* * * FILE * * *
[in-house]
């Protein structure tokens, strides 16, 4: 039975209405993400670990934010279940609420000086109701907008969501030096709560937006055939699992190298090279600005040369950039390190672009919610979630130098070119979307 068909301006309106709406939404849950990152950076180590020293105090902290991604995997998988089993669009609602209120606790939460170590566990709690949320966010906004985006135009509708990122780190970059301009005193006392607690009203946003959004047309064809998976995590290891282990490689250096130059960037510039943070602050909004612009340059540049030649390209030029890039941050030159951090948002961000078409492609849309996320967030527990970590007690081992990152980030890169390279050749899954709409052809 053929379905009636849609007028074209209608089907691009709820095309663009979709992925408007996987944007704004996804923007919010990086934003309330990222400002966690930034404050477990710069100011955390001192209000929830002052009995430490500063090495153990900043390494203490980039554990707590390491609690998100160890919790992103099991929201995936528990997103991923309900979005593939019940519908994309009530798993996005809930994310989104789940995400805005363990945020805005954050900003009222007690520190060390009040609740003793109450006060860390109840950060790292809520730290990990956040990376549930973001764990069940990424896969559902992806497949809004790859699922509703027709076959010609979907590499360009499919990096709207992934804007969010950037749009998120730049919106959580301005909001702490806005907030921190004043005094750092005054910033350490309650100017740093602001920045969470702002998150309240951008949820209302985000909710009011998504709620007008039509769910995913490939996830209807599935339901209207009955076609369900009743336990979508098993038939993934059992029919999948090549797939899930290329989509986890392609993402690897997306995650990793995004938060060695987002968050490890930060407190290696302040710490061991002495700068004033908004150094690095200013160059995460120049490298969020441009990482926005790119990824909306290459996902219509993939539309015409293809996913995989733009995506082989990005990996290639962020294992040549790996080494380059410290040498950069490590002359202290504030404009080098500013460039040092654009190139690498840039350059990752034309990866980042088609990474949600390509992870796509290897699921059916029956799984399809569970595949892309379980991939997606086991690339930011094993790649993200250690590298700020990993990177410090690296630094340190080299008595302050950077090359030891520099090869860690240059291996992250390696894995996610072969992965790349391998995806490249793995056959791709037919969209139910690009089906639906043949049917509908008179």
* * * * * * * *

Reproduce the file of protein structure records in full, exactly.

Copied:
[in-house]
């Protein structure tokens, strides 16, 4: 039975209405993400670990934010279940609420000086109701907008969501030096709560937006055939699992190298090279600005040369950039390190672009919610979630130098070119979307 068909301006309106709406939404849950990152950076180590020293105090902290991604995997998988089993669009609602209120606790939460170590566990709690949320966010906004985006135009509708990122780190970059301009005193006392607690009203946003959004047309064809998976995590290891282990490689250096130059960037510039943070602050909004612009340059540049030649390209030029890039941050030159951090948002961000078409492609849309996320967030527990970590007690081992990152980030890169390279050749899954709409052809 053929379905009636849609007028074209209608089907691009709820095309663009979709992925408007996987944007704004996804923007919010990086934003309330990222400002966690930034404050477990710069100011955390001192209000929830002052009995430490500063090495153990900043390494203490980039554990707590390491609690998100160890919790992103099991929201995936528990997103991923309900979005593939019940519908994309009530798993996005809930994310989104789940995400805005363990945020805005954050900003009222007690520190060390009040609740003793109450006060860390109840950060790292809520730290990990956040990376549930973001764990069940990424896969559902992806497949809004790859699922509703027709076959010609979907590499360009499919990096709207992934804007969010950037749009998120730049919106959580301005909001702490806005907030921190004043005094750092005054910033350490309650100017740093602001920045969470702002998150309240951008949820209302985000909710009011998504709620007008039509769910995913490939996830209807599935339901209207009955076609369900009743336990979508098993038939993934059992029919999948090549797939899930290329989509986890392609993402690897997306995650990793995004938060060695987002968050490890930060407190290696302040710490061991002495700068004033908004150094690095200013160059995460120049490298969020441009990482926005790119990824909306290459996902219509993939539309015409293809996913995989733009995506082989990005990996290639962020294992040549790996080494380059410290040498950069490590002359202290504030404009080098500013460039040092654009190139690498840039350059990752034309990866980042088609990474949600390509992870796509290897699921059916029956799984399809569970595949892309379980991939997606086991690339930011094993790649993200250690590298700020990993990177410090690296630094340190080299008595302050950077090359030891520099090869860690240059291996992250390696894995996610072969992965790349391998995806490249793995056959791709037919969209139910690009089906639906043949049917509908008179």